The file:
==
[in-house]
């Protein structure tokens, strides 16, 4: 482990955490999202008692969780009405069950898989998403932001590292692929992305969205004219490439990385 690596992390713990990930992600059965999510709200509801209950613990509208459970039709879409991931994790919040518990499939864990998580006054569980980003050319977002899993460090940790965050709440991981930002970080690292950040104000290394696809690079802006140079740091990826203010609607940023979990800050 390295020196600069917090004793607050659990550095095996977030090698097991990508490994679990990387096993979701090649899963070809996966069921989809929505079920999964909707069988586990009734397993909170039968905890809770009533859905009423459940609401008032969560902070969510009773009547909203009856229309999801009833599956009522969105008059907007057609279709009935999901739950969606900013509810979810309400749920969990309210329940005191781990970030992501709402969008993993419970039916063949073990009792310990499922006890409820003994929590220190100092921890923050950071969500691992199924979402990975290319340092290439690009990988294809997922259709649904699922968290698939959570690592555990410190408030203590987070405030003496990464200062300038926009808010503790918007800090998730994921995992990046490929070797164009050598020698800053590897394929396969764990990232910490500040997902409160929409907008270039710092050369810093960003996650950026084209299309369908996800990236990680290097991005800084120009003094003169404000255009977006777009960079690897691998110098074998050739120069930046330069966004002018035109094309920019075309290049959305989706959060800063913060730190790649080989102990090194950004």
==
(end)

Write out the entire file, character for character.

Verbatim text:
[in-house]
């Protein structure tokens, strides 16, 4: 482990955490999202008692969780009405069950898989998403932001590292692929992305969205004219490439990385 690596992390713990990930992600059965999510709200509801209950613990509208459970039709879409991931994790919040518990499939864990998580006054569980980003050319977002899993460090940790965050709440991981930002970080690292950040104000290394696809690079802006140079740091990826203010609607940023979990800050 390295020196600069917090004793607050659990550095095996977030090698097991990508490994679990990387096993979701090649899963070809996966069921989809929505079920999964909707069988586990009734397993909170039968905890809770009533859905009423459940609401008032969560902070969510009773009547909203009856229309999801009833599956009522969105008059907007057609279709009935999901739950969606900013509810979810309400749920969990309210329940005191781990970030992501709402969008993993419970039916063949073990009792310990499922006890409820003994929590220190100092921890923050950071969500691992199924979402990975290319340092290439690009990988294809997922259709649904699922968290698939959570690592555990410190408030203590987070405030003496990464200062300038926009808010503790918007800090998730994921995992990046490929070797164009050598020698800053590897394929396969764990990232910490500040997902409160929409907008270039710092050369810093960003996650950026084209299309369908996800990236990680290097991005800084120009003094003169404000255009977006777009960079690897691998110098074998050739120069930046330069966004002018035109094309920019075309290049959305989706959060800063913060730190790649080989102990090194950004």